TEC603709: An Explanation of APM CE (CEM) Transaction Time Breakdown as shown in the Component Timing Diagram

Document created by Mary_Clark Employee on May 25, 2016Last modified by SamCreek on May 25, 2016
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Document ID:  TEC603709

Last Modified Date:  12/26/2013
Author:Mary_Clark

 

  • Products
    • CA Application Performance Management
  • Components
    • CUSTOMER EXPERIENCE MANAGER

 

Description:This document explains what is being reported by the Component Timing Diagram particularly with the common question of gaps between the bars.

 

Solution:CEM Transaction Time Breakdown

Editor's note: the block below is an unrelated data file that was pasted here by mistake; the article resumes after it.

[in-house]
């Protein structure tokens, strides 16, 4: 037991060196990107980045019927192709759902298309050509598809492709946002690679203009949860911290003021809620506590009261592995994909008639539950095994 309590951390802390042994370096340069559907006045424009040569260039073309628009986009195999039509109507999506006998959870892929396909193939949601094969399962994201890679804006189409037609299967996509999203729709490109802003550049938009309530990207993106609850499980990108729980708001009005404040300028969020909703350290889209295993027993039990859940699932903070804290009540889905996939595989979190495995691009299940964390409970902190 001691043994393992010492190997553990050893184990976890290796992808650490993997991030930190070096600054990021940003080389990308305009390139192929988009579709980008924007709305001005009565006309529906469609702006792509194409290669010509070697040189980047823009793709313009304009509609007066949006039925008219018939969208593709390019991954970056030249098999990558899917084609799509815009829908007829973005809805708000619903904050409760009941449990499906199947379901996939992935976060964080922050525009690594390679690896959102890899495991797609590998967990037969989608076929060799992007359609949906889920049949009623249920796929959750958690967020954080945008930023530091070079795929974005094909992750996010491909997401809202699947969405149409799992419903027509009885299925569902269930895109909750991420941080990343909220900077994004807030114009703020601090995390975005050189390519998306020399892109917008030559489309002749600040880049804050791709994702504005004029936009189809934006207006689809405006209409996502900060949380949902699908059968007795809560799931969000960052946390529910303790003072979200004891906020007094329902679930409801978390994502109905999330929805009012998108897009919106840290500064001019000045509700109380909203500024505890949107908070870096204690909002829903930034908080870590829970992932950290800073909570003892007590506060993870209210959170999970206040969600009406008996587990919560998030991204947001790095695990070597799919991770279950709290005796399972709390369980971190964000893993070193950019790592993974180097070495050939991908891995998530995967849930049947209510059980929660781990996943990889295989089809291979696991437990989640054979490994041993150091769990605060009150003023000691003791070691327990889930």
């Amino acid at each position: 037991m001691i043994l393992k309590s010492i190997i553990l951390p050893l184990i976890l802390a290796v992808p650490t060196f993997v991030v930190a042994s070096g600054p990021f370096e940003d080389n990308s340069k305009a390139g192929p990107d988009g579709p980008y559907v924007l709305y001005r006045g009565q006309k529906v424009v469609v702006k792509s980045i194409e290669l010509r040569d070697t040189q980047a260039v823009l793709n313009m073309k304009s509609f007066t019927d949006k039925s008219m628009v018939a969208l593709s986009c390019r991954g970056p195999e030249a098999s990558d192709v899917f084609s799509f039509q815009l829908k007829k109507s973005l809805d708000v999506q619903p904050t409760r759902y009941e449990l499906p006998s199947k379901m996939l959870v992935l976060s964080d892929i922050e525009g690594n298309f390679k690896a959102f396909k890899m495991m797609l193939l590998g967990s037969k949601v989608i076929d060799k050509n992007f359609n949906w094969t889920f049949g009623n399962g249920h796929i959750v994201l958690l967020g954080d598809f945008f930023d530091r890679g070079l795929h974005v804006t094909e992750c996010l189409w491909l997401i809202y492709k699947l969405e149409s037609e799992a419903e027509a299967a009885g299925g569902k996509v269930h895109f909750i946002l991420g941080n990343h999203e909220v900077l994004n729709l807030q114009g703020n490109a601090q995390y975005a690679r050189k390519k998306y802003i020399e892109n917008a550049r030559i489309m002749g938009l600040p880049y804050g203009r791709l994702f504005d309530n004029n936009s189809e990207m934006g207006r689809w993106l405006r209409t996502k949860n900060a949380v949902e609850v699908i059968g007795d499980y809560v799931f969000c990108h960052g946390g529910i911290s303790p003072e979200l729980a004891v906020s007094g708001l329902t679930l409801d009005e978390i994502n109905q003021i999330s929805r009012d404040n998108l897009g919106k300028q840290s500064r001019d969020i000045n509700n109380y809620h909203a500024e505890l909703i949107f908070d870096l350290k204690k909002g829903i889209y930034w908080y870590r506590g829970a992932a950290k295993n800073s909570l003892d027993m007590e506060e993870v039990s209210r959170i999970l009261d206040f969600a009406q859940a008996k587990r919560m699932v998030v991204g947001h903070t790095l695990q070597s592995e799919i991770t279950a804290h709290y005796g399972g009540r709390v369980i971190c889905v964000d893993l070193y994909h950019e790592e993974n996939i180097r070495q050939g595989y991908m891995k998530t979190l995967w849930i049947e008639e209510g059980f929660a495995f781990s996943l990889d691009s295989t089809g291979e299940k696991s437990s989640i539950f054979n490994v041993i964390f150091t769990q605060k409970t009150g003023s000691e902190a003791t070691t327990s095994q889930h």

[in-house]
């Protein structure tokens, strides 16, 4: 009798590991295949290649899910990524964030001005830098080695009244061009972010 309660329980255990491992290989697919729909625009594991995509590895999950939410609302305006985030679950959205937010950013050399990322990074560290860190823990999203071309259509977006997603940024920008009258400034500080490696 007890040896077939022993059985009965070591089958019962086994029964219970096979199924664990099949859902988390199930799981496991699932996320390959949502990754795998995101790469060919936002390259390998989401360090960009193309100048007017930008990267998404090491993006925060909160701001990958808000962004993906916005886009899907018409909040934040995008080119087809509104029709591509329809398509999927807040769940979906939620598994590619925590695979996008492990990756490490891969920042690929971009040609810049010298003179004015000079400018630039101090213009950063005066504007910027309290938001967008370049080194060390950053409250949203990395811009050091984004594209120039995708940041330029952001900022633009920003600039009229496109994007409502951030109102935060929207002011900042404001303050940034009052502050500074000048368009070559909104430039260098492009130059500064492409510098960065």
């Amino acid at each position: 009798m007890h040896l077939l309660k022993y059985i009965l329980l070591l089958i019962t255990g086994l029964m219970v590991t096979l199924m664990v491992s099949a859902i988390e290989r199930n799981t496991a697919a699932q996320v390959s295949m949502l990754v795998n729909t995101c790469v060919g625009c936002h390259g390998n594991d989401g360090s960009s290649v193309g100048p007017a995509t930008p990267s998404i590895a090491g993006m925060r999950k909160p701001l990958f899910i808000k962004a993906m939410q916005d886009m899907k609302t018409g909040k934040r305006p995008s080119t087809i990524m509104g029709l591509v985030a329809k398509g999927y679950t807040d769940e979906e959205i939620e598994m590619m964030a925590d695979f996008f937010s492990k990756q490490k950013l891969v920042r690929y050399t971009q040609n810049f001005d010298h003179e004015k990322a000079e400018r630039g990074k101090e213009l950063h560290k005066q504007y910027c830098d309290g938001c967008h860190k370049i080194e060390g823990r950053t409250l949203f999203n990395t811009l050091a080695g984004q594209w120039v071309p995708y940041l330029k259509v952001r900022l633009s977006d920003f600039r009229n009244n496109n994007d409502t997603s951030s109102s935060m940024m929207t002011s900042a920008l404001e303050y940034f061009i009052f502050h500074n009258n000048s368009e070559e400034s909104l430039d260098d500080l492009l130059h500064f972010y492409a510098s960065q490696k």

The specific defect information that is most requested is a breakdown of the time spent in processing the transaction based on the infrastructure component. i.e. How much time was spent in the customer infrastructure (web server/application server, other backend components) versus how much time was spent on the outside (in the network, client)?The most common way this requirement is communicated is by asking for a breakdown of the Response Time into Server Time and Network Time. If the majority of the transaction time is spent in the server, then the problem is to be handed over to the server team. If the majority of the transaction time is spent in the network, the problem will be handed over to the network team.While the motivation behind the requirement seems simple enough, providing these metrics in a meaningful manner is complicated by the nature of web transactions: A web transaction involves many parallel activities happening on the server, network and the client. Due to the parallelism of these activities, the amount of time spent in the server, network and client do not add up to the total response time. The response time of the transaction cannot be simply broken down into network and server time.While APM CE (CEM) cannot pinpoint the cause of the defective transaction as it relates to the network or the server infrastructure in all cases, as explained above, it can provide deep insight into the performance of the components that form the user transaction. This insight should be sufficient for the Application Support personnel to triage the performance problem to the various teams. At the same time, APM CE does not make any assumptions or define terms such as Server Time or Network Time. The insight that APM CE provides is based on the measurements that CEM currently makes